Monday, July 18, 2016

The Confusion Convention

For those tuning into the Republican National Convention this week expecting to see chaos as last-ditch efforts to usurp the presidential nomination from Donald Trump clash with his hot-headed supporters, you will probably be disappointed.  You will have to be satisfied with every small protest group in the country "clashing with police" outside the convention--as everyone knows the way to get national attention is to just "clash with the police"--even if its just six of you and two cops--just make sure you get on camera because they will be out there looking hard for "clashes with police".

What you will find if you tune into convention coverage is a lot of confusion.  A lot of people will be inside Quicken Loans Arena wondering "How did we get to this point?"  And "how did a guy that's not even a Republican get nominated as our party's candidate for President?" 

That confusion will extend to those who bother to watch more of the convention than just the Donald Trump speech on Thursday night.  For several nights, Americans will hear from Republicans that have clear plans for increasing economic opportunity for all people in the private sector, the defense of constitutional rights, attainable immigration controls and strategies to combat Islamic Terrorism.  And then on that final night, Donald Trump will get a national stage and mention none of those plans, offer no details on his own proposals and seek to alienate as many people as possible from actually voting for him or anyone actually affiliated with the party in November--and possibly for the rest of their lives (although, Americans have a ten second attention span and even shorter memories--so maybe they will have forgotten everything Trump said by the 2018 mid-term elections).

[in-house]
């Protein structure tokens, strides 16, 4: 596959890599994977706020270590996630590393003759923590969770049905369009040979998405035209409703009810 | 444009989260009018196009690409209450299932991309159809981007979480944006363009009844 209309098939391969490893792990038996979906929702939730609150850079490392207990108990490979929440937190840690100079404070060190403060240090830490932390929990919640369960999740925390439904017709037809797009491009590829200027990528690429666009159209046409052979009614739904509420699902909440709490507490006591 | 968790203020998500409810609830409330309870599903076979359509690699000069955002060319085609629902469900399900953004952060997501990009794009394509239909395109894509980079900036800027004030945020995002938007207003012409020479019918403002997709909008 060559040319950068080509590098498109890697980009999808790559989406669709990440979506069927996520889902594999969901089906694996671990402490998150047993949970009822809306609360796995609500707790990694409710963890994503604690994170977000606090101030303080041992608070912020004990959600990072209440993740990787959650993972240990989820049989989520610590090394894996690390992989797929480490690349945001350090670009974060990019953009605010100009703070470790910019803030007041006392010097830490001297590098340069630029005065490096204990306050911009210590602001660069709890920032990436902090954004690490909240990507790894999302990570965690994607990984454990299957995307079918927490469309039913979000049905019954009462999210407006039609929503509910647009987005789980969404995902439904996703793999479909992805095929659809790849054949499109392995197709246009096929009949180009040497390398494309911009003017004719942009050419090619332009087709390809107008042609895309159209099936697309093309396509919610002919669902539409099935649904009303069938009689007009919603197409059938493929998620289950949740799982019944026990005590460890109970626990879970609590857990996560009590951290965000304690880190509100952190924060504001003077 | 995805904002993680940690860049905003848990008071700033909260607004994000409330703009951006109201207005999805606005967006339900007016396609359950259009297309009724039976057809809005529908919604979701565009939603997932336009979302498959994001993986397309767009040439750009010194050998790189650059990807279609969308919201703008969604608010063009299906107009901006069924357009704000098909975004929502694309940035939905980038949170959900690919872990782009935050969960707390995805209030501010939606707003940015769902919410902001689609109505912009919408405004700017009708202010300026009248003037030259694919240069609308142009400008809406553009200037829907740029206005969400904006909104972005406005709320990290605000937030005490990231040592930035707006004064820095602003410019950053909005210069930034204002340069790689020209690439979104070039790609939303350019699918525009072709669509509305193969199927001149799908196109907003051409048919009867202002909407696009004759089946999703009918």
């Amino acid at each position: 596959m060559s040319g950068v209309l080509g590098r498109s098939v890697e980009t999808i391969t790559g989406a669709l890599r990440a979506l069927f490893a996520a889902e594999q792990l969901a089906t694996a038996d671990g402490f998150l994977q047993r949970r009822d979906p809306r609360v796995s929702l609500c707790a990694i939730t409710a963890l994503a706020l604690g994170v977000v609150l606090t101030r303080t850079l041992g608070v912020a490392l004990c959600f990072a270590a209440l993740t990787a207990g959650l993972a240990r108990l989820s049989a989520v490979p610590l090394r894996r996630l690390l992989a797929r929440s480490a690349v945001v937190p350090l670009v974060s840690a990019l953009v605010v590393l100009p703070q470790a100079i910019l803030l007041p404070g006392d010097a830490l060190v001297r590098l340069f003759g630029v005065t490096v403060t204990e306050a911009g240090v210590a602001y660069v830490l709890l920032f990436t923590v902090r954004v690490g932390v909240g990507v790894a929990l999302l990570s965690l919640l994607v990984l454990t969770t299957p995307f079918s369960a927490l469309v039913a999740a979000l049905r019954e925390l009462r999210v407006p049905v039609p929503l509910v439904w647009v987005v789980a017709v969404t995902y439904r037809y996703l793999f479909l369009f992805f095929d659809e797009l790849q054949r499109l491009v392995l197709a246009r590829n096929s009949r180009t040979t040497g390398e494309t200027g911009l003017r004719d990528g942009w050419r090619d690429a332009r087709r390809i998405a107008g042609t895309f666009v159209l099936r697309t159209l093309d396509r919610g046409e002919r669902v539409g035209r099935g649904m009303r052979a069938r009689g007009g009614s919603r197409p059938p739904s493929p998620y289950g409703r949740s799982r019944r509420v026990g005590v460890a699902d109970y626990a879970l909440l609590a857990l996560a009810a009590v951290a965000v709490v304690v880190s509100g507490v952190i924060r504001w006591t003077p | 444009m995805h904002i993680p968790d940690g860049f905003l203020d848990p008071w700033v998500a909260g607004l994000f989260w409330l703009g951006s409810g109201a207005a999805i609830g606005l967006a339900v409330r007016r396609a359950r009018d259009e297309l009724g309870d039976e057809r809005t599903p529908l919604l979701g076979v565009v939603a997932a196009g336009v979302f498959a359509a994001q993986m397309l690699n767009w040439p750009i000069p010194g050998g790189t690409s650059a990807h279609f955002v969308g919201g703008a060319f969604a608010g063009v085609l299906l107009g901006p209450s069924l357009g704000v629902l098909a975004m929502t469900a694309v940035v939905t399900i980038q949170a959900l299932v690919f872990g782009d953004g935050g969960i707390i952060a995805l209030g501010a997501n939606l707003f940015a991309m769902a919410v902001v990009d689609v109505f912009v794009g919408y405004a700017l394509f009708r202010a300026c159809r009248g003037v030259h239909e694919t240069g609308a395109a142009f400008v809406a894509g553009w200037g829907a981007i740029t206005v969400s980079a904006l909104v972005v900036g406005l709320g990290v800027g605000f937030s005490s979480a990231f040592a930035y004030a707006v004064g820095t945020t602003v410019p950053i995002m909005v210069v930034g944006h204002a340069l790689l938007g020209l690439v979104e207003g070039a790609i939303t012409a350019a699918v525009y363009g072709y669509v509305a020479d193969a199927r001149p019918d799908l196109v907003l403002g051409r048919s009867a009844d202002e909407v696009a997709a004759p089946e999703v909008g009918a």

Since confusion will reign in Cleveland anyway, the GOP may as well pretend like the 2016 Presidential election isn't even happening--and start a focus on 2018 and 2020.  Talk about what can be accomplished in the next two years--even under a "worst case scenario Presidency" (which would be either of the candidates winning) and start touting 2020 White House hopefuls.  (Remember, Bill Clinton was the star of the 1988 Democratic National Convention with his long-winded speech that drew jokes from the late night comedians and launched him into the public eye--as opposed to the moribund Michael Dukakis--who was the actual nominee that year.)

I've said from the beginning that the Donald Trump campaign has been nothing more than a TV reality show--with the same audience loving every minute of it.  And this week's convention will likely be the high point of the "show" (they even have a guest appearance by Scott Baio!!)  But if you are tuning in expecting the catfights and fake hair pulling of the "Real Housewives" variety--you will instead have to settle for the confusion of Ozzy in the "The Osbournes".

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